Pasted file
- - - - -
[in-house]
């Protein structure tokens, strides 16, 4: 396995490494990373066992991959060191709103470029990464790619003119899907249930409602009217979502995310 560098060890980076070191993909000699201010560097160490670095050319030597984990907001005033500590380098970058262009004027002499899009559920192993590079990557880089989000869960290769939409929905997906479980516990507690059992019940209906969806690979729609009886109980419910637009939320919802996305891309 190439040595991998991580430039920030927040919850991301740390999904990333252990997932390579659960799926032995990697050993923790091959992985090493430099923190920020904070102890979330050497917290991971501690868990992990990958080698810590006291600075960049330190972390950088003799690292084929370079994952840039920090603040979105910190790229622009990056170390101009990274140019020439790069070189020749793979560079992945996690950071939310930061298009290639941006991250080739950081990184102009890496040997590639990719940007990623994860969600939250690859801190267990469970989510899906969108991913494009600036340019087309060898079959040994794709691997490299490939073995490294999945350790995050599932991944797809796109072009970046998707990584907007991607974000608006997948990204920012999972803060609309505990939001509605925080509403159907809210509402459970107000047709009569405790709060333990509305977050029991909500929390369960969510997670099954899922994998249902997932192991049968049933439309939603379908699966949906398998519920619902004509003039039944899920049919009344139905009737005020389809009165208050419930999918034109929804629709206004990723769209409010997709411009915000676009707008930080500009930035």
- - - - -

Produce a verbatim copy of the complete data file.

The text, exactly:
[in-house]
């Protein structure tokens, strides 16, 4: 396995490494990373066992991959060191709103470029990464790619003119899907249930409602009217979502995310 560098060890980076070191993909000699201010560097160490670095050319030597984990907001005033500590380098970058262009004027002499899009559920192993590079990557880089989000869960290769939409929905997906479980516990507690059992019940209906969806690979729609009886109980419910637009939320919802996305891309 190439040595991998991580430039920030927040919850991301740390999904990333252990997932390579659960799926032995990697050993923790091959992985090493430099923190920020904070102890979330050497917290991971501690868990992990990958080698810590006291600075960049330190972390950088003799690292084929370079994952840039920090603040979105910190790229622009990056170390101009990274140019020439790069070189020749793979560079992945996690950071939310930061298009290639941006991250080739950081990184102009890496040997590639990719940007990623994860969600939250690859801190267990469970989510899906969108991913494009600036340019087309060898079959040994794709691997490299490939073995490294999945350790995050599932991944797809796109072009970046998707990584907007991607974000608006997948990204920012999972803060609309505990939001509605925080509403159907809210509402459970107000047709009569405790709060333990509305977050029991909500929390369960969510997670099954899922994998249902997932192991049968049933439309939603379908699966949906398998519920619902004509003039039944899920049919009344139905009737005020389809009165208050419930999918034109929804629709206004990723769209409010997709411009915000676009707008930080500009930035």